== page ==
In the mid-1970s, particle physics was hot. Quarks were in. Group theory was in. Field theory was in. And so much progress was being made that it seemed like the fundamental theory of physics might be close at hand. Right in the middle of all this was Murray Gell-Mann – responsible for not one, but most, of the leaps of intuition that had brought particle physics to where it was. There’d been other theories, but Murray’s, with their somewhat elaborate and abstract mathematics, were always the ones that seemed to carry the day.
It was the spring of 1978 and I was 18 years old. I’d been publishing papers on particle physics for a few years. I was in England, but planned to soon go to graduate school in the US, and was choosing between Caltech and Princeton. One weekend afternoon, the phone rang. “This is Murray Gell-Mann”, the caller said, then launched into a monologue about why Caltech was the centre of the universe for particle physics at the time. Perhaps not as star-struck as I should have been, I asked a few practical questions, which Murray dismissed. The call ended with something like, “Well, we’d like to have you at Caltech”.
I remember the evening I arrived, wandering around the empty fourth floor of Lauritsen Lab – the centre of Caltech theoretical particle physics. There were all sorts of names I recognised on office doors, and there were two offices that were obviously the largest: “M. Gell-Mann” and “R. Feynman”. In between them was a small office labelled “H. Tuck”, which by the next day I’d realised was occupied by the older but very lively departmental assistant.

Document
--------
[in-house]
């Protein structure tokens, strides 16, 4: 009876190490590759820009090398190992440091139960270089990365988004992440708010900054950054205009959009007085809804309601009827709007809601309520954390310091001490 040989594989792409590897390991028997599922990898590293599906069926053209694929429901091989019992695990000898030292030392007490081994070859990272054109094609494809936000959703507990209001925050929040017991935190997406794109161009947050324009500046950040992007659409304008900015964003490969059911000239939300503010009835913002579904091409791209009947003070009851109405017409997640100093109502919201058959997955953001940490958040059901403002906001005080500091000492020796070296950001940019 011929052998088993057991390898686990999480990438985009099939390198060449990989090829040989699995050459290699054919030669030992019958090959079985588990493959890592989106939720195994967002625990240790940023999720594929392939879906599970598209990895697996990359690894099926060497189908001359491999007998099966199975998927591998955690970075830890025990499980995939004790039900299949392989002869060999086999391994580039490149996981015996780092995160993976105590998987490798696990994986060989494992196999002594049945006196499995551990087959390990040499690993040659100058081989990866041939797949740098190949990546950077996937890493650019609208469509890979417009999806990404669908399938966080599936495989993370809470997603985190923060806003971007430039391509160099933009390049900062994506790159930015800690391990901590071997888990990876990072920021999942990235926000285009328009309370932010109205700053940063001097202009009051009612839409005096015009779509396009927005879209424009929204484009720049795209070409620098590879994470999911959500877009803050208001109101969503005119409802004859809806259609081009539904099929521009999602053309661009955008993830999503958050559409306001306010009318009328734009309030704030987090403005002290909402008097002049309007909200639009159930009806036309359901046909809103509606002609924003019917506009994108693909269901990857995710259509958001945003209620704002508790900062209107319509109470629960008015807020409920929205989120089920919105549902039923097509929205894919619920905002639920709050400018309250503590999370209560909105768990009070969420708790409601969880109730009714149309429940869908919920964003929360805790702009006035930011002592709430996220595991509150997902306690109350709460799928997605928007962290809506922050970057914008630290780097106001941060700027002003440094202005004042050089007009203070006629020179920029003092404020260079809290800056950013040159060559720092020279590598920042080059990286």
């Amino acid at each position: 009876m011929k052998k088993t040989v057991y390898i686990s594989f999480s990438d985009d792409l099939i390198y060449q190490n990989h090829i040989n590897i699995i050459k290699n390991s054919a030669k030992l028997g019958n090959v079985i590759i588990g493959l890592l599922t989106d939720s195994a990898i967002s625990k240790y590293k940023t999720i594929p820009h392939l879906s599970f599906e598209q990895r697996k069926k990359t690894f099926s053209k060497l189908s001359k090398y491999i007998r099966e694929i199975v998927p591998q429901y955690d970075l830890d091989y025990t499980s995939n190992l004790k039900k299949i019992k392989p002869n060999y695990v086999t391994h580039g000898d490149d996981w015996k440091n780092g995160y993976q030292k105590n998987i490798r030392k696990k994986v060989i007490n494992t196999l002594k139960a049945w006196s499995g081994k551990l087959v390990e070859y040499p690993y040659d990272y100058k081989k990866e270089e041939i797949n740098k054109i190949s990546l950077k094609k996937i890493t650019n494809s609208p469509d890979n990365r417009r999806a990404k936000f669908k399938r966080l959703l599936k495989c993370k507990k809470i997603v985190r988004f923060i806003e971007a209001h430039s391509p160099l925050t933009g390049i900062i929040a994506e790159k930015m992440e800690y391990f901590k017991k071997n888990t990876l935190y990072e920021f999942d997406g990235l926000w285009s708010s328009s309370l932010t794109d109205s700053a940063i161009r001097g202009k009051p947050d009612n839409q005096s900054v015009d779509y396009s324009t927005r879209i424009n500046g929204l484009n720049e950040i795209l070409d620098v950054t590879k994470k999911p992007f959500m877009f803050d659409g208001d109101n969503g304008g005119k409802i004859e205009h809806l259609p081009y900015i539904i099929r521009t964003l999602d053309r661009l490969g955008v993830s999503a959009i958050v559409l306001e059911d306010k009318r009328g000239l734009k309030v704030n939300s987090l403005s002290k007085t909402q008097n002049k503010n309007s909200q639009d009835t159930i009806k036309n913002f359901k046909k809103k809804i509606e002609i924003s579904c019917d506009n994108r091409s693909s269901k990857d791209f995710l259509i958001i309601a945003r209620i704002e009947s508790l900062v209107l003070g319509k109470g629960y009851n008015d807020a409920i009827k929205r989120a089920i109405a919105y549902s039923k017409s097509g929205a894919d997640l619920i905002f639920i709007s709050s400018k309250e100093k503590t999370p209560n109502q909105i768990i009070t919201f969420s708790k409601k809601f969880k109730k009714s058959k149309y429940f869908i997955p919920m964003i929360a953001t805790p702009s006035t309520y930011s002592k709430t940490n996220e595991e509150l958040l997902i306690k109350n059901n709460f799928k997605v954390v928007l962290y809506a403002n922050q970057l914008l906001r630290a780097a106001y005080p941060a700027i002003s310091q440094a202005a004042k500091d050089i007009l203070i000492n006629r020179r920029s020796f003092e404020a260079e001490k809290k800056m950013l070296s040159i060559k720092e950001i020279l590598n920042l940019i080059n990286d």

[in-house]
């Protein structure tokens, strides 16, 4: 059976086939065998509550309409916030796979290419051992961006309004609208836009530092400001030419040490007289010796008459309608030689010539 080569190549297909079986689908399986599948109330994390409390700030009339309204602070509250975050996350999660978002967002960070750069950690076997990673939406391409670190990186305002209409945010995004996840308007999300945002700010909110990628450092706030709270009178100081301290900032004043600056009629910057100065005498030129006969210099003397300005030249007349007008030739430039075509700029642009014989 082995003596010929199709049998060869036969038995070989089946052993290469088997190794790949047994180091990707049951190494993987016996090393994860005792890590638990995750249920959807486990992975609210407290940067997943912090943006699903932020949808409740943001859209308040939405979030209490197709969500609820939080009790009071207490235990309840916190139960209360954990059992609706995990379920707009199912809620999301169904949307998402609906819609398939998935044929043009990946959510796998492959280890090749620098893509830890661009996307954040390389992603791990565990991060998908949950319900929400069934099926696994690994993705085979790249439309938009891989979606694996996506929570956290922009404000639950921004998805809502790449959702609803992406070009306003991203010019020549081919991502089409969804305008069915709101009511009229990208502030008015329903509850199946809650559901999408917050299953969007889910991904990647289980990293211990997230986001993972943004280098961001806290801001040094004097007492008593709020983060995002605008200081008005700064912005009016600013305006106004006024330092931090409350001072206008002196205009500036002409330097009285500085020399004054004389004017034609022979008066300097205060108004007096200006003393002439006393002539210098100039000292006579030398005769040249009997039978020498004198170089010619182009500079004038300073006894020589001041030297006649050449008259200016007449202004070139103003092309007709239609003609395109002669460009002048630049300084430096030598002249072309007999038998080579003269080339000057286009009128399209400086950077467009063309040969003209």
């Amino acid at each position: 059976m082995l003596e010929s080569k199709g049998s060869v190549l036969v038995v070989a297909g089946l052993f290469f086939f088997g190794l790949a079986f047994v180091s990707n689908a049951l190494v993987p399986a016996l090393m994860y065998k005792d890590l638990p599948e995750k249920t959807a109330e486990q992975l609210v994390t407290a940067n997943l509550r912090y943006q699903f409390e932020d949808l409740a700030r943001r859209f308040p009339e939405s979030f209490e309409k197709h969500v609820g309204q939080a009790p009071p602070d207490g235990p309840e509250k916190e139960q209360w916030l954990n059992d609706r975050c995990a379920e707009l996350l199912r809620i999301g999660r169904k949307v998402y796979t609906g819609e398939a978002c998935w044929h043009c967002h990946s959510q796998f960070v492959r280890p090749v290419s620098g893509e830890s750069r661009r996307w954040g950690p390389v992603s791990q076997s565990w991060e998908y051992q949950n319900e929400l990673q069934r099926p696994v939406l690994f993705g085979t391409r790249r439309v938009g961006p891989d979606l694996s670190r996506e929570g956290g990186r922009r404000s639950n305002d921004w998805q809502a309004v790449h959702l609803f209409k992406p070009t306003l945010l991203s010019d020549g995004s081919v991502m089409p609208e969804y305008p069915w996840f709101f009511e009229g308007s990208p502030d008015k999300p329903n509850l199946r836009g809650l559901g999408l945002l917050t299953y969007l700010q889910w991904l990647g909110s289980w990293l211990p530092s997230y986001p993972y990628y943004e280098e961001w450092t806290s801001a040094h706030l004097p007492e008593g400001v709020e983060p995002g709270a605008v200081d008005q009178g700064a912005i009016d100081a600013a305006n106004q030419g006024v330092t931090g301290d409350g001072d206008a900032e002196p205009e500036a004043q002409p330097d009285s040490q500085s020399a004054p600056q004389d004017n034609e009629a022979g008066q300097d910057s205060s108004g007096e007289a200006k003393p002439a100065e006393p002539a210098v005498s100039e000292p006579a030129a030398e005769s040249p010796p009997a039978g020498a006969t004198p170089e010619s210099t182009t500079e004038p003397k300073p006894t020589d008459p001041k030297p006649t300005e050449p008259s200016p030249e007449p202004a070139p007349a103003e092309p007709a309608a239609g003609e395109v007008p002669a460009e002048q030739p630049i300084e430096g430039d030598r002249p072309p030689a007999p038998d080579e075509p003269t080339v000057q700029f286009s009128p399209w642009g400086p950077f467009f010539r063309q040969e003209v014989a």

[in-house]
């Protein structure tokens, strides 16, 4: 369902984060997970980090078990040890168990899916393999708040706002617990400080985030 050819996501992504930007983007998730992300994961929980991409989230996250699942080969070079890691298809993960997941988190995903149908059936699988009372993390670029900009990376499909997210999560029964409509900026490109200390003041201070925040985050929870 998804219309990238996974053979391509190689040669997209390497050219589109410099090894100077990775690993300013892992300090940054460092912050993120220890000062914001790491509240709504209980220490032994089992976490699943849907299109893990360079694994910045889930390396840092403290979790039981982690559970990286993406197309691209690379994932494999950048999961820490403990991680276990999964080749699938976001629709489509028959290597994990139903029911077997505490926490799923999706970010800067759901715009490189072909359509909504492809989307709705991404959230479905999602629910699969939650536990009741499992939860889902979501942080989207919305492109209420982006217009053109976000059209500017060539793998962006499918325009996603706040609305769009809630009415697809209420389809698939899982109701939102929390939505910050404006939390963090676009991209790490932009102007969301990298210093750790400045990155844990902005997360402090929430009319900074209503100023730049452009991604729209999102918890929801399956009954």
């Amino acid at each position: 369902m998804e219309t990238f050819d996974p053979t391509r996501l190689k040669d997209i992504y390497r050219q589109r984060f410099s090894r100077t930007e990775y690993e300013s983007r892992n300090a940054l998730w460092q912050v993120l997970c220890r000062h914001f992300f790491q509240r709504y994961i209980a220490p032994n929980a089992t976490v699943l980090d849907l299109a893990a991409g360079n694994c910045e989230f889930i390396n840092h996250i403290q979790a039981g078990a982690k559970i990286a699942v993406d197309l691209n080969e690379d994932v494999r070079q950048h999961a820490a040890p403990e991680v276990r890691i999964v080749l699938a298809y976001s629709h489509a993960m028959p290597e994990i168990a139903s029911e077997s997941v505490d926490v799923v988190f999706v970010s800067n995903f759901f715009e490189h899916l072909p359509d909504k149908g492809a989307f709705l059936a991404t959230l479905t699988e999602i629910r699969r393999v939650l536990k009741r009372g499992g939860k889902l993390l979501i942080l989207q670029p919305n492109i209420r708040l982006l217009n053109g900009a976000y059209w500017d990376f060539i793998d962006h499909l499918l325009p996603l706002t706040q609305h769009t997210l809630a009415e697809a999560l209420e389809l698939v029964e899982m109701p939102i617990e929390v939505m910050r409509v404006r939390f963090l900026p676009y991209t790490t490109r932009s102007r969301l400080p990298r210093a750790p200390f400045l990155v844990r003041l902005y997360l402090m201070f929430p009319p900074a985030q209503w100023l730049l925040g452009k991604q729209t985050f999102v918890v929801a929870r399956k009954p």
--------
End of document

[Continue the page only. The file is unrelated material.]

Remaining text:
I never worked directly with Murray but I interacted with him frequently while I was at Caltech. He was a strange mixture of gracious and gregarious, together with austere and combative. He had an expressive face, which would wrinkle up if he didn’t approve of what was being said. Murray always grouped people and things he approved of, and those he didn’t – to which he would often give disparaging nicknames. (He would always refer to solid- state physics as “squalid-state physics”.) Sometimes he would pretend that things he did not like simply did not exist. I remember once talking to him about something in quantum field theory called the beta function. His face showed no recognition of what I was talking about, and I was getting slightly exasperated. Eventually I blurted out, “But, Murray, didn’t you invent this?” “Oh”, he said, suddenly much more charming, “You mean g times the psi function. Why didn’t you just say that? Now I understand.”
I could never quite figure out what it was that made Murray impressed by some people and not others. He would routinely disparage physicists who were destined for great success, and would vigorously promote ones who didn’t seem so promising, and didn’t in fact do well. So when he promoted me, I was on the one hand flattered, but on the other hand concerned about what his endorsement might really mean.